Business Stabilization

A Look at WFH Effectiveness for Finance and Accounting Teams

As states start the arduous process of opening back up in a safe manner, businesses prepare to transact again, and employees get ready to go back to their offices, it’s a good time to look back, reflect, and apply what we have learned over the past few months. Many accounting/finance teams have proven to be very resilient as they’ve adapted to the challenges of the COVID-19 pandemic, with Work from Home (WFH) arrangements more than holding their own as viable solutions.

About WFH Effectiveness

There are those on both sides of the argument as to whether WFH is beneficial or detrimental to an accounting/finance team. For most accounting/finance departments, the risk/cost to find out has always far outweighed any benefits. But the coronavirus has forced this experiment upon us all. Most accounting/finance departments are now operating with a stay-at-home work force with no choice but to make it work.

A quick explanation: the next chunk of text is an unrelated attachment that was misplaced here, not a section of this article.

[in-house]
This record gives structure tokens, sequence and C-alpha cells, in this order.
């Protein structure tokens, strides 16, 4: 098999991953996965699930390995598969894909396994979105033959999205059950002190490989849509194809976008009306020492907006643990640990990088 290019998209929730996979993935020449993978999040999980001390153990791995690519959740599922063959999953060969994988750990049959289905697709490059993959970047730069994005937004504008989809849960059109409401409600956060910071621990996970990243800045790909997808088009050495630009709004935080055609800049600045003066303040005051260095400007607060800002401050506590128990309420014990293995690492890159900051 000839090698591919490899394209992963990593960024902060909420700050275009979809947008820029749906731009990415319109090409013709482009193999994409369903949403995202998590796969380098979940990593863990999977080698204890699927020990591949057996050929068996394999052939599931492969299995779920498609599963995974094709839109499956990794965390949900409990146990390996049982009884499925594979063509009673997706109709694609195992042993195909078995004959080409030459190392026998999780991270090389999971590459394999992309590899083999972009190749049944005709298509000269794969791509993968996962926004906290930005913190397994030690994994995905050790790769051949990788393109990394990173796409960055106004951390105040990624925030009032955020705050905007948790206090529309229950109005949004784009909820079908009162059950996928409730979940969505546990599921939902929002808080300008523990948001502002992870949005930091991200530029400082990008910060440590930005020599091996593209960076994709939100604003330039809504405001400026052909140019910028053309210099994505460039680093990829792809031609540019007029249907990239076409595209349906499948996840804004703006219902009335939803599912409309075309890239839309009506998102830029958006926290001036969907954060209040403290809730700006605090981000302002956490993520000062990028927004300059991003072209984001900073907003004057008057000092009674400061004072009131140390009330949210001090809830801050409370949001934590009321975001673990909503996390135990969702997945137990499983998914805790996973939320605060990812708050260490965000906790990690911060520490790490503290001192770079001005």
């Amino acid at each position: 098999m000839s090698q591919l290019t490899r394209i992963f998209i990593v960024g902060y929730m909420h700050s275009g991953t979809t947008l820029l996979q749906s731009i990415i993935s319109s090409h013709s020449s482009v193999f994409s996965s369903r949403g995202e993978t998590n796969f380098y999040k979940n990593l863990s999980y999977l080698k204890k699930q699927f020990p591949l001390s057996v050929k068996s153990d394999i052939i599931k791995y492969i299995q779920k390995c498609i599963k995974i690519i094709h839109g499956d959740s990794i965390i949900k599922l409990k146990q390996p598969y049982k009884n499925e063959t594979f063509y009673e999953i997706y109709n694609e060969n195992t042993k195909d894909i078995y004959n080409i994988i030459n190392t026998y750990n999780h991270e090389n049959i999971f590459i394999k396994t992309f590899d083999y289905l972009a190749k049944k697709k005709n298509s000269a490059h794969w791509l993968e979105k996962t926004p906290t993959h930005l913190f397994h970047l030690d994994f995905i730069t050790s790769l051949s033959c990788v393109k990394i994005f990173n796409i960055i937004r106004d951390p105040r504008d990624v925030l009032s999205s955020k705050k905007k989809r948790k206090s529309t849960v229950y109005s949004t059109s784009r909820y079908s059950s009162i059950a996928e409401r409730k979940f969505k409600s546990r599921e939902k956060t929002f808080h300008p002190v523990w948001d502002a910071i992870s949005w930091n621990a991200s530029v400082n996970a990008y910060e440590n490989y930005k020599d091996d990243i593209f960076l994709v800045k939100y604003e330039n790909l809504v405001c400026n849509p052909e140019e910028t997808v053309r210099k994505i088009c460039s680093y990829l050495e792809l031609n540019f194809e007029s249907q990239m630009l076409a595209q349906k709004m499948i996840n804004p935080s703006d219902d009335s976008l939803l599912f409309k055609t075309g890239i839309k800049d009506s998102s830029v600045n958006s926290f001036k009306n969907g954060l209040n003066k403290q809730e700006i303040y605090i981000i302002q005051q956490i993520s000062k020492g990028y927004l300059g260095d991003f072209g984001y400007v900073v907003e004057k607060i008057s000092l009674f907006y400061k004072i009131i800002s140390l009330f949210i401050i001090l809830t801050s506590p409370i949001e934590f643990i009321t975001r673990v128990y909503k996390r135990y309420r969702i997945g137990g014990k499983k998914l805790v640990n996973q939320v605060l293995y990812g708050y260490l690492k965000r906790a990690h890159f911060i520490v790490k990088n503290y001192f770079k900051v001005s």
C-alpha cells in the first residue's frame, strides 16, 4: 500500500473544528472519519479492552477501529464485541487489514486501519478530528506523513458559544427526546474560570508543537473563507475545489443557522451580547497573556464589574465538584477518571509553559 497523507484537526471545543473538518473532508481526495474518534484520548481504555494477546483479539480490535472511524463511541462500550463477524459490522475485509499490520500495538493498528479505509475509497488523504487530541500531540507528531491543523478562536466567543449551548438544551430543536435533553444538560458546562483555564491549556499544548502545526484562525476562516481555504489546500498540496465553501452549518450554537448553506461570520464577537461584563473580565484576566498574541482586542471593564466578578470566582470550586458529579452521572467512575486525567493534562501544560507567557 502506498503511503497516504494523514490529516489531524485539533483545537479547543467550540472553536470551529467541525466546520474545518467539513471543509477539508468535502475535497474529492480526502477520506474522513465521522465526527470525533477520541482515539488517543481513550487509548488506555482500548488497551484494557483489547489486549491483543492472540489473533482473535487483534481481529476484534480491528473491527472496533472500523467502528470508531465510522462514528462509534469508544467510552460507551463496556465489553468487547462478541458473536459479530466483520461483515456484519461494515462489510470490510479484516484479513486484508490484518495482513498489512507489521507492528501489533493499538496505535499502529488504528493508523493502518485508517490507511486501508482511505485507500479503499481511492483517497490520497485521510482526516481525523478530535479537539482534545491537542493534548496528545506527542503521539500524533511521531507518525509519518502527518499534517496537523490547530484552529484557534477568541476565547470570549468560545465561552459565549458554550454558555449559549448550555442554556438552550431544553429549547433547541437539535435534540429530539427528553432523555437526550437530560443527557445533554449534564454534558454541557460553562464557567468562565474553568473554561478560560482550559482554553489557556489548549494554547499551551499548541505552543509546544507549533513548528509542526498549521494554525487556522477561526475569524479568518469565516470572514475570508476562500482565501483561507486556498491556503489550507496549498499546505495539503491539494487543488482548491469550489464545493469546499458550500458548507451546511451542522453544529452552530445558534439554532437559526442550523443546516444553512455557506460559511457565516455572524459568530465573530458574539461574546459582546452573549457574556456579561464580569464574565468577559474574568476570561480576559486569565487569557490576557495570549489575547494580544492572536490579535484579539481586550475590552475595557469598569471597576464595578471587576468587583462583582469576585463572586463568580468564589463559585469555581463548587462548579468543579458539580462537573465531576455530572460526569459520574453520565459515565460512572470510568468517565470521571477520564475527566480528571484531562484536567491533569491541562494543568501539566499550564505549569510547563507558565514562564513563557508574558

From a purely anecdotal standpoint, my discussions with colleagues and friends have been extremely positive. They enjoy a reduced commute time, more flexibility, and the lower costs associated with working from home. In fact, many friends say that they are more productive now than before the virus. At least some research seems to back this up.

A nearly 2-year study from a University of Stanford professor noted that while the positive and negative effects from WFH were expected to offset each other, the results show that the effects are mostly positive. WFH employees were working a full day as opposed to coming in a little late or leaving early one or more days a week. They also found WFH was less distracting and allowed for more concentration when compared to the office. Additional findings showed that turnover lessened for WFH employees. They also took less time off and had fewer sick days. The company in the study actually saved money (about $2,000 per employee) due to less office space needed.